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Dec 2, 2019

Google DeepMind gamifies memory with its latest AI work

Posted by in categories: futurism, robotics/AI

Google DeepMind scientists built a computer program that gives signals from future to past, in a kind of theoretical model that feels like things people do when they learn from their mistakes. Just remember, it’s only a game.

Dec 2, 2019

Brain-computer interface could be tailored to treat brain disorders

Posted by in categories: computing, neuroscience

Just one hour of brain–computer interface use led to clear changes in neuronal patterns, raising hopes of a potential new therapy for stroke victims.

Dec 2, 2019

Harnessing the power of CRISPR in space and time

Posted by in categories: bioengineering, biotech/medical

Researchers in Vienna from Ulrich Elling’s laboratory at IMBA—Institute of Molecular Biotechnology of the Austrian Academy of Sciences—in collaboration with the Vienna BioCenter Core Facilities have developed a revolutionary CRISPR technology called “CRISPR-Switch,” which enables unprecedented control of the CRISPR technique in both space and time.

CRISPR/Cas9 technology is based on a modified version of a bacterial defense system against bacteriophages. One of the landmark discoveries for this technique in fact was laid in Vienna and published in 2012 in a study co-authored by Emmanuelle Charpentier and VBC Ph.D. student, Krzysztof Chylinski. Due to its power to also edit mammalian genomes, CRISPR/Cas9 has rapidly established itself as the most employed gene editing method in laboratories across the world with huge potential to find its way to the clinics to cure rare disease. Just a week ago, the first success in the treatment of sickle cell anemia was announced.

To control the power of genome editing, several groups have worked on systems to control editing activity. Scientists from the lab of Ulrich Elling at IMBA were now able to gain unprecedented control over sgRNA activity, in a system termed “CRISPR-Switch.” The results are published in the renowned journal Nature Communications.

Dec 2, 2019

New Fast Charge Technology: 80% Of Battery Power In 1 Minute

Posted by in categories: futurism, mobile phones

How fast does your phone charge? And how fast do you want your future smartphone to charge? At the moment, one of the fastest charging technologies has been presented by Xiaomi. Its 100W charging seems to be from another planet. But the smartphone makers are working hard to overcome this technology. Actually, this has its own reasons. We mean, still, there is no technology allowing the manufacturers to bring more power to the same capacity battery. So as the use applications are getting wider, the companies have to solve the power shortage problem. Seems, new technology has been already developed. And if nothing accidental happens, it will appear on future phones quite soon.

Dec 2, 2019

This trojan malware is being used to steal passwords and spread ransomware

Posted by in category: cybercrime/malcode

PyXie RAT capabilities include keylogging, stealing login credentials and recording videos, warn researchers at BlackBerry Cylance — who also say the trojan can be used to distribute other attacks, including ransomware.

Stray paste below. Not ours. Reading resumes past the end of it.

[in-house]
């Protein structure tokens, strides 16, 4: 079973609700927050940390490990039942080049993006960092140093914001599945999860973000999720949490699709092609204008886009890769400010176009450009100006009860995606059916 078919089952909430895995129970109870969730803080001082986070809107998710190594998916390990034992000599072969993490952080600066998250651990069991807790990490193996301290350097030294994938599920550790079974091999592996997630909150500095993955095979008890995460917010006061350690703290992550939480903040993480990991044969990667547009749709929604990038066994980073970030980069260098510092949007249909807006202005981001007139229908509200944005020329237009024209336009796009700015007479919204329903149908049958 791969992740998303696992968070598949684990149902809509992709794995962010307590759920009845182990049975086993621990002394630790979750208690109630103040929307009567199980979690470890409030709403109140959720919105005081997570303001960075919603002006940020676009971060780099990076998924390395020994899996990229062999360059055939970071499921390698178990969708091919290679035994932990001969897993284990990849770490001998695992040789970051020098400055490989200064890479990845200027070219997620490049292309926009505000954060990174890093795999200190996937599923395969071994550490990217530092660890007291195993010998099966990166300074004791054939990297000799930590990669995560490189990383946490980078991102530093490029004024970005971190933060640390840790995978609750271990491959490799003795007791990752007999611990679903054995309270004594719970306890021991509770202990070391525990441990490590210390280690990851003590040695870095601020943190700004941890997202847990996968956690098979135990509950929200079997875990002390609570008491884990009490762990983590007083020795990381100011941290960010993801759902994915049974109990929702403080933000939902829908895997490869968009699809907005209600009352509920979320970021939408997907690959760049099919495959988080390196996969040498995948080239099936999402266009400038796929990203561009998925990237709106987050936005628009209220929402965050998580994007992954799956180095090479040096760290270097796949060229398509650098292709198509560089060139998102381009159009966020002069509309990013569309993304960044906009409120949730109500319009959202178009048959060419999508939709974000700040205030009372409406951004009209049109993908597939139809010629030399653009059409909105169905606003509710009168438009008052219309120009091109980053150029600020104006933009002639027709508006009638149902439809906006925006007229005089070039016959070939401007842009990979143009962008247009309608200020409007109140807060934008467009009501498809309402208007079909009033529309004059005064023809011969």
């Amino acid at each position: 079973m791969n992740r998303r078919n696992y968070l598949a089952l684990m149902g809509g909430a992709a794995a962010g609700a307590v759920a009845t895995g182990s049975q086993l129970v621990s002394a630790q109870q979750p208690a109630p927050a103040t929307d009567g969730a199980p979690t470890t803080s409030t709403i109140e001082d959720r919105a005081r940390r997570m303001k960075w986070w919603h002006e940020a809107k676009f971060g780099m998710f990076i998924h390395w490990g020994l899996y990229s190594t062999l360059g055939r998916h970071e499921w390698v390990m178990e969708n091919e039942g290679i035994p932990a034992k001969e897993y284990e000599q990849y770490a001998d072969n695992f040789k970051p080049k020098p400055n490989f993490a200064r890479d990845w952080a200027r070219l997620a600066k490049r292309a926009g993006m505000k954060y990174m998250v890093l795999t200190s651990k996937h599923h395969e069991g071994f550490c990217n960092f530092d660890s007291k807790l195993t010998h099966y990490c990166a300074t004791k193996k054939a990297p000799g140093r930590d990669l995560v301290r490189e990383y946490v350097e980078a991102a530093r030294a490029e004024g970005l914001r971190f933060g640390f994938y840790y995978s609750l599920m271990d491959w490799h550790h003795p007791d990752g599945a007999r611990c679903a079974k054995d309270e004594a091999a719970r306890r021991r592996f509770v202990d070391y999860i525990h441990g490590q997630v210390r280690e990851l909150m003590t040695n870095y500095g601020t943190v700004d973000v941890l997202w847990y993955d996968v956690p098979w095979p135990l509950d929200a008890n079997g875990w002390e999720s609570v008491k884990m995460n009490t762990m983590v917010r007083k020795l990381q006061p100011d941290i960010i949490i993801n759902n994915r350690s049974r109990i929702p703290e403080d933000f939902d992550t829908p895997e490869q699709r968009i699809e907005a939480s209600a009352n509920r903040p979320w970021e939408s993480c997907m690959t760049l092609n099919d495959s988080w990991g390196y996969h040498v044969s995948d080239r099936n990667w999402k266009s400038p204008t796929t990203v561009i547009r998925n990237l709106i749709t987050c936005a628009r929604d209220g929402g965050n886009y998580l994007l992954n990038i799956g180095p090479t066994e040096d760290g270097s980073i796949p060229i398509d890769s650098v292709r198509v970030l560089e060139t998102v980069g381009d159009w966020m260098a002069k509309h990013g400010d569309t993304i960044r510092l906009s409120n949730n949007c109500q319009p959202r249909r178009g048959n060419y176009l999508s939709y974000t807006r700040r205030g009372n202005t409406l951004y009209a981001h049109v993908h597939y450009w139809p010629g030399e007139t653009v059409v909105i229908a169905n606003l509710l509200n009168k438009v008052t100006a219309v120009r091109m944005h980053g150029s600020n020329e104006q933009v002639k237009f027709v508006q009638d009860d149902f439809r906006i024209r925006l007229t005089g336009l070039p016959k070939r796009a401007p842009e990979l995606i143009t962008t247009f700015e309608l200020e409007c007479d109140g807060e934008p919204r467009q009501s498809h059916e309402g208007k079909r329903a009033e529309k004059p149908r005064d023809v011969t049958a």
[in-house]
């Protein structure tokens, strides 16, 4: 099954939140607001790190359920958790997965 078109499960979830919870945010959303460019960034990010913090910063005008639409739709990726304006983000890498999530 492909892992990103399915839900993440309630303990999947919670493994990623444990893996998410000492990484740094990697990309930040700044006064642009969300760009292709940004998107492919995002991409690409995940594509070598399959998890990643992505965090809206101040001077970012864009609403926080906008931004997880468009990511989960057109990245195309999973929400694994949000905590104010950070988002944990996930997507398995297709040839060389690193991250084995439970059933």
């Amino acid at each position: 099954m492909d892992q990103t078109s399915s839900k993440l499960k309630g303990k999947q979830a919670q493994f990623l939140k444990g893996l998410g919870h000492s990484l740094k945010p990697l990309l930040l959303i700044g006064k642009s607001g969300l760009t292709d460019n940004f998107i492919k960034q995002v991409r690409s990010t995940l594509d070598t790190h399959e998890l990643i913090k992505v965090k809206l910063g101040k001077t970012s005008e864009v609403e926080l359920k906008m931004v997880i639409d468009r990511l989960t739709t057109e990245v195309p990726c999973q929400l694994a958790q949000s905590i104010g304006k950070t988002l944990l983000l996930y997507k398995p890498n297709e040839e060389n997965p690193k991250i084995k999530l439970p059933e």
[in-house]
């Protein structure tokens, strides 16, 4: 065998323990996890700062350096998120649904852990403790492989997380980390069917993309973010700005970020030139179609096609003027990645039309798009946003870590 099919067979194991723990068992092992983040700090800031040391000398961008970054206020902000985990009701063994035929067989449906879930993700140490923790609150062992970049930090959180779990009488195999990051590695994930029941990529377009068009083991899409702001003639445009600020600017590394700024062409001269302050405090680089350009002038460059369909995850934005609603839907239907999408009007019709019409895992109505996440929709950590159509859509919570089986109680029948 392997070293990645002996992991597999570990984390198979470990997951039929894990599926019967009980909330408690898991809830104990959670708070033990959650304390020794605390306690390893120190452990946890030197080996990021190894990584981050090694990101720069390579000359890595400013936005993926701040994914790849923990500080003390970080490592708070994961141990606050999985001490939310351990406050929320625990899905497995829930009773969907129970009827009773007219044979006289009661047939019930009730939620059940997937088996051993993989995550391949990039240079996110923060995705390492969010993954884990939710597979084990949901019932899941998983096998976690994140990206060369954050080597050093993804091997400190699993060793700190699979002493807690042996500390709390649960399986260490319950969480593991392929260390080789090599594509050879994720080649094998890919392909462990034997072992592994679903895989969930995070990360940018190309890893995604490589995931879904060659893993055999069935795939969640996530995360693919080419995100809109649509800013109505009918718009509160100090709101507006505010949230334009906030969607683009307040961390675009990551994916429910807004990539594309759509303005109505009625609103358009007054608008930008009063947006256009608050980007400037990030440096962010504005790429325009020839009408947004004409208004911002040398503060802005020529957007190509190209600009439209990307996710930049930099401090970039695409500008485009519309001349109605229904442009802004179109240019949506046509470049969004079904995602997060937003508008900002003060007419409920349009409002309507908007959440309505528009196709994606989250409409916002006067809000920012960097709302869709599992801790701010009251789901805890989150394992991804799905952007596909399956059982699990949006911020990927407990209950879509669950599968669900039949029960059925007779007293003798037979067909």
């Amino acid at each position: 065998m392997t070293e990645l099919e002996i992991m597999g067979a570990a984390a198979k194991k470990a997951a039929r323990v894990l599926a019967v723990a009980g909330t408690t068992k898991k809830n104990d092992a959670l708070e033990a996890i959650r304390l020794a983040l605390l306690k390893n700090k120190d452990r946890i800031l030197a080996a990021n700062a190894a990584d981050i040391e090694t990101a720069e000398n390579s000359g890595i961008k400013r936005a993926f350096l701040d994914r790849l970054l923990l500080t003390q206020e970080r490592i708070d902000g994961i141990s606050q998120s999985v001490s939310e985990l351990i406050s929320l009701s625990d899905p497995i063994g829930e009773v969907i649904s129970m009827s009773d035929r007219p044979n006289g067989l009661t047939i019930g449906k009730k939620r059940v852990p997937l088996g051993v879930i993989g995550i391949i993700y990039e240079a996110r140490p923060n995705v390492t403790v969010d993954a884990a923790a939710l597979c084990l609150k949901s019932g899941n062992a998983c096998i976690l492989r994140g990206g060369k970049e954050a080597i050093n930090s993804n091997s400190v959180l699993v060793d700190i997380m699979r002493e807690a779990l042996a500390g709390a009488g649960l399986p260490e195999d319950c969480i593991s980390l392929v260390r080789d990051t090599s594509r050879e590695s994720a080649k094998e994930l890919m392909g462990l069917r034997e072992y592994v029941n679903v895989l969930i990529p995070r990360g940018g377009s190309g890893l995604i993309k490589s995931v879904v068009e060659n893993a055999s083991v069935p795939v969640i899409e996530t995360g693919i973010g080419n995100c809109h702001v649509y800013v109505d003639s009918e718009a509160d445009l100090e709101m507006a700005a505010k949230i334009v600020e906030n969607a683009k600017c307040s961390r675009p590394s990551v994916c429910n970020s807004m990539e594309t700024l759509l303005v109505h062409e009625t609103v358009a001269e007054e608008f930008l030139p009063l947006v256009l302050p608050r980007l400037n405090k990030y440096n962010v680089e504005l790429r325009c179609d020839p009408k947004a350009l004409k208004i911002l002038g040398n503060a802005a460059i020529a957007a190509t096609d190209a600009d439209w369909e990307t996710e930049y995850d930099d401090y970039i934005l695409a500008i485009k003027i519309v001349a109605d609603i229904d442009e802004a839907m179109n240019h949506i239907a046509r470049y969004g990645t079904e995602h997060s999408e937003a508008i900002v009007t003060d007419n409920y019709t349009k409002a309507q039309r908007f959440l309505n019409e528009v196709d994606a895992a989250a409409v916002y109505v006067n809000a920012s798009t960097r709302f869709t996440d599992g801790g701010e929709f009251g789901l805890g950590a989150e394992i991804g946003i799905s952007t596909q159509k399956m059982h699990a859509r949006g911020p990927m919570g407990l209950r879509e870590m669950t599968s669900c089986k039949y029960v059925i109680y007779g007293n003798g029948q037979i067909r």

Dec 2, 2019

Project 21 well on track

Posted by in categories: business, life extension

SENS Foundation Project 21 business model evolves to focus on spin-outs.

Dec 2, 2019

Higgs Boson Mass Explained in New Theory

Posted by in category: particle physics

Three physicists have proposed a new solution to one of the deepest mysteries in particle physics: why the Higgs boson has such a tiny mass.

Dec 2, 2019

Where Do Black Holes Lead?

Posted by in category: cosmology

Scientists have theorized about the other side of a black hole for decades. Here’s what they’ve come up with so far.

Dec 2, 2019

Is the Universe Curved? Not So Fast

Posted by in category: space

A new study has called into question the prevailing notion that the universe is “flat.” The stakes of this cosmological debate are huge.

Dec 2, 2019

Solving the thermoelectric ‘trade-off’ conundrum with metallic carbon nanotubes

Posted by in categories: energy, nanotechnology, transportation, wearables

Scientists from Tokyo Metropolitan University have used aligned “metallic” carbon nanotubes to create a device which converts heat to electrical energy (a thermoelectric device) with a higher power output than pure semiconducting carbon nanotubes (CNTs) in random networks. The new device bypasses the troublesome trade-off in semiconductors between conductivity and electrical voltage, significantly outperforming its counterpart. High power thermoelectric devices may pave the way for more efficient use of waste heat, like wearable electronics.

Thermoelectric devices can directly convert heat to electricity. When we think about the amount of wasted heat in our environment like in air conditioning exhausts, vehicle engines or even body heat, it would be revolutionary if we could somehow scavenge this energy back from our surroundings and put it to good use. This goes some way to powering the thought behind wearable electronics and photonics, devices which could be worn on the skin and powered by body heat. Limited applications are already available in the form of body heat powered lights and smartwatches.

The power extracted from a thermoelectric device when a is formed is affected by the conductivity of the device and the Seebeck coefficient, a number indicating how much electrical voltage is generated with a certain difference in temperature. The problem is that there is a trade-off between the Seebeck coefficient and conductivity: the Seebeck coefficient drops when the device is made more conductive. To generate more power, we ideally want to improve both.